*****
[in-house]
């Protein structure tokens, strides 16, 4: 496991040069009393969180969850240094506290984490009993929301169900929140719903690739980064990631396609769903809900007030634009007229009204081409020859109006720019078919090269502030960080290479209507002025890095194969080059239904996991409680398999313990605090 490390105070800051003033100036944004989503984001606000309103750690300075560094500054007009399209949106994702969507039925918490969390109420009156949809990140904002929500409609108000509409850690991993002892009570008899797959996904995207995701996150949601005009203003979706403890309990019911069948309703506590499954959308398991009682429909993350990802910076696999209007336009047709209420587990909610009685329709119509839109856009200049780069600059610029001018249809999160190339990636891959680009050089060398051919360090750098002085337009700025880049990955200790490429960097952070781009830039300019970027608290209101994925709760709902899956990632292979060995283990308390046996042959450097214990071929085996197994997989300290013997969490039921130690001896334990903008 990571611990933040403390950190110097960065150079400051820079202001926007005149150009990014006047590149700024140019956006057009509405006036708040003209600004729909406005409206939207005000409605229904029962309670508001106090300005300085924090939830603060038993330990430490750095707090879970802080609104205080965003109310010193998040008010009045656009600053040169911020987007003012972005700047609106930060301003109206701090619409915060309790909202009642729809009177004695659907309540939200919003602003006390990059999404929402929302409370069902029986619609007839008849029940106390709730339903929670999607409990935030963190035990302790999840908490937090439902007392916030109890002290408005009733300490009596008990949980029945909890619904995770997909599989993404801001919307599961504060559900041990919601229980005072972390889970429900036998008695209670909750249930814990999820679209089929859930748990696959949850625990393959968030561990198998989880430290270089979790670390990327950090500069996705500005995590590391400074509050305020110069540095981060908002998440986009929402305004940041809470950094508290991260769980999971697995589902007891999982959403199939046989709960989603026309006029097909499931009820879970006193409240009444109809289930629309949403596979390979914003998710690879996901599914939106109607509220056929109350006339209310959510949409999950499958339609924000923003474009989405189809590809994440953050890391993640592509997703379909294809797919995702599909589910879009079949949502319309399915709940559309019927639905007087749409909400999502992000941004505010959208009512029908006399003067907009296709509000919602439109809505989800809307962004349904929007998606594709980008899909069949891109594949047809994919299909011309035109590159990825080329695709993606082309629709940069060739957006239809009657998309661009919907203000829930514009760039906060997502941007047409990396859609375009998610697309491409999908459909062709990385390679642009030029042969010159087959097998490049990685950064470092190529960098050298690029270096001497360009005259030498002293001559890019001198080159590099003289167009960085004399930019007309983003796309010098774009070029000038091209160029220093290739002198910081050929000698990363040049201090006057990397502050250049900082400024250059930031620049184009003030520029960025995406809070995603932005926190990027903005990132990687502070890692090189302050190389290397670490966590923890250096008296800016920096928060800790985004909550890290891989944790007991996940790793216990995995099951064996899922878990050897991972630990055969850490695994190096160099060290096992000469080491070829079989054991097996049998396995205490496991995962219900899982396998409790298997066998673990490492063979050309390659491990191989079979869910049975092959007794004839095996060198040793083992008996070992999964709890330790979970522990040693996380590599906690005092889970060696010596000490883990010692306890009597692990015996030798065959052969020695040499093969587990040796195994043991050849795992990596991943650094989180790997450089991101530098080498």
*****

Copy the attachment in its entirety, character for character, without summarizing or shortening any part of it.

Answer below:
[in-house]
């Protein structure tokens, strides 16, 4: 496991040069009393969180969850240094506290984490009993929301169900929140719903690739980064990631396609769903809900007030634009007229009204081409020859109006720019078919090269502030960080290479209507002025890095194969080059239904996991409680398999313990605090 490390105070800051003033100036944004989503984001606000309103750690300075560094500054007009399209949106994702969507039925918490969390109420009156949809990140904002929500409609108000509409850690991993002892009570008899797959996904995207995701996150949601005009203003979706403890309990019911069948309703506590499954959308398991009682429909993350990802910076696999209007336009047709209420587990909610009685329709119509839109856009200049780069600059610029001018249809999160190339990636891959680009050089060398051919360090750098002085337009700025880049990955200790490429960097952070781009830039300019970027608290209101994925709760709902899956990632292979060995283990308390046996042959450097214990071929085996197994997989300290013997969490039921130690001896334990903008 990571611990933040403390950190110097960065150079400051820079202001926007005149150009990014006047590149700024140019956006057009509405006036708040003209600004729909406005409206939207005000409605229904029962309670508001106090300005300085924090939830603060038993330990430490750095707090879970802080609104205080965003109310010193998040008010009045656009600053040169911020987007003012972005700047609106930060301003109206701090619409915060309790909202009642729809009177004695659907309540939200919003602003006390990059999404929402929302409370069902029986619609007839008849029940106390709730339903929670999607409990935030963190035990302790999840908490937090439902007392916030109890002290408005009733300490009596008990949980029945909890619904995770997909599989993404801001919307599961504060559900041990919601229980005072972390889970429900036998008695209670909750249930814990999820679209089929859930748990696959949850625990393959968030561990198998989880430290270089979790670390990327950090500069996705500005995590590391400074509050305020110069540095981060908002998440986009929402305004940041809470950094508290991260769980999971697995589902007891999982959403199939046989709960989603026309006029097909499931009820879970006193409240009444109809289930629309949403596979390979914003998710690879996901599914939106109607509220056929109350006339209310959510949409999950499958339609924000923003474009989405189809590809994440953050890391993640592509997703379909294809797919995702599909589910879009079949949502319309399915709940559309019927639905007087749409909400999502992000941004505010959208009512029908006399003067907009296709509000919602439109809505989800809307962004349904929007998606594709980008899909069949891109594949047809994919299909011309035109590159990825080329695709993606082309629709940069060739957006239809009657998309661009919907203000829930514009760039906060997502941007047409990396859609375009998610697309491409999908459909062709990385390679642009030029042969010159087959097998490049990685950064470092190529960098050298690029270096001497360009005259030498002293001559890019001198080159590099003289167009960085004399930019007309983003796309010098774009070029000038091209160029220093290739002198910081050929000698990363040049201090006057990397502050250049900082400024250059930031620049184009003030520029960025995406809070995603932005926190990027903005990132990687502070890692090189302050190389290397670490966590923890250096008296800016920096928060800790985004909550890290891989944790007991996940790793216990995995099951064996899922878990050897991972630990055969850490695994190096160099060290096992000469080491070829079989054991097996049998396995205490496991995962219900899982396998409790298997066998673990490492063979050309390659491990191989079979869910049975092959007794004839095996060198040793083992008996070992999964709890330790979970522990040693996380590599906690005092889970060696010596000490883990010692306890009597692990015996030798065959052969020695040499093969587990040796195994043991050849795992990596991943650094989180790997450089991101530098080498």